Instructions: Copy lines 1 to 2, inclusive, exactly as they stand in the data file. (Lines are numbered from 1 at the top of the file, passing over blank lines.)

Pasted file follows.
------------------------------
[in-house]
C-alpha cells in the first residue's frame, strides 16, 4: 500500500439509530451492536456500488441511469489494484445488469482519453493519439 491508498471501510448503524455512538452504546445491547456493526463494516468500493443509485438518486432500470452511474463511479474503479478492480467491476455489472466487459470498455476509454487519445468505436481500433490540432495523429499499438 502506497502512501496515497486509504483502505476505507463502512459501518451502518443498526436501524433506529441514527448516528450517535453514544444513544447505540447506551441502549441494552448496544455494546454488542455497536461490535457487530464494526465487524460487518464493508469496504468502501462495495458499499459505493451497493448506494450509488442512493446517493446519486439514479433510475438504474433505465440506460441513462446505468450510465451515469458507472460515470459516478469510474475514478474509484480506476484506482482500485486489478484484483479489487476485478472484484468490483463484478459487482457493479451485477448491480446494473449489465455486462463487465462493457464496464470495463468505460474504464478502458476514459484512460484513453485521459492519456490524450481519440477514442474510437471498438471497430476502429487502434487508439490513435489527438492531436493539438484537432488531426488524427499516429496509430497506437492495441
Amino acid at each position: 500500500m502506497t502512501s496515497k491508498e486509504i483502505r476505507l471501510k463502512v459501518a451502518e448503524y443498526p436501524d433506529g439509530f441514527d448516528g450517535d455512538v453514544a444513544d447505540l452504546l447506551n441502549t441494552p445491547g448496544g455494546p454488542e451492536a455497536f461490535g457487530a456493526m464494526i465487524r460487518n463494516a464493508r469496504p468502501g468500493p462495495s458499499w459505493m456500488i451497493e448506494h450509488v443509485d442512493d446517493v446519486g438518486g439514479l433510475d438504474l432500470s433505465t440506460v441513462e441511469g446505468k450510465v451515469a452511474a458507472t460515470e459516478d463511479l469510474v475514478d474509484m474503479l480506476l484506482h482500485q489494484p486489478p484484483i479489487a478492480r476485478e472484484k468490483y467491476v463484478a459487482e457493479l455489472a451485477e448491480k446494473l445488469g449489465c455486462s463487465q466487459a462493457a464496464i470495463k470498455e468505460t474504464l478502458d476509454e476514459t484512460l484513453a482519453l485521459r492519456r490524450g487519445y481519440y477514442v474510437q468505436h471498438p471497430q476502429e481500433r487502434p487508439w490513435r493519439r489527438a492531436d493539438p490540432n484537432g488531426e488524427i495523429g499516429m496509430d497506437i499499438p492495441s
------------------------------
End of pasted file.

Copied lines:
[in-house]
C-alpha cells in the first residue's frame, strides 16, 4: 500500500439509530451492536456500488441511469489494484445488469482519453493519439 491508498471501510448503524455512538452504546445491547456493526463494516468500493443509485438518486432500470452511474463511479474503479478492480467491476455489472466487459470498455476509454487519445468505436481500433490540432495523429499499438 502506497502512501496515497486509504483502505476505507463502512459501518451502518443498526436501524433506529441514527448516528450517535453514544444513544447505540447506551441502549441494552448496544455494546454488542455497536461490535457487530464494526465487524460487518464493508469496504468502501462495495458499499459505493451497493448506494450509488442512493446517493446519486439514479433510475438504474433505465440506460441513462446505468450510465451515469458507472460515470459516478469510474475514478474509484480506476484506482482500485486489478484484483479489487476485478472484484468490483463484478459487482457493479451485477448491480446494473449489465455486462463487465462493457464496464470495463468505460474504464478502458476514459484512460484513453485521459492519456490524450481519440477514442474510437471498438471497430476502429487502434487508439490513435489527438492531436493539438484537432488531426488524427499516429496509430497506437492495441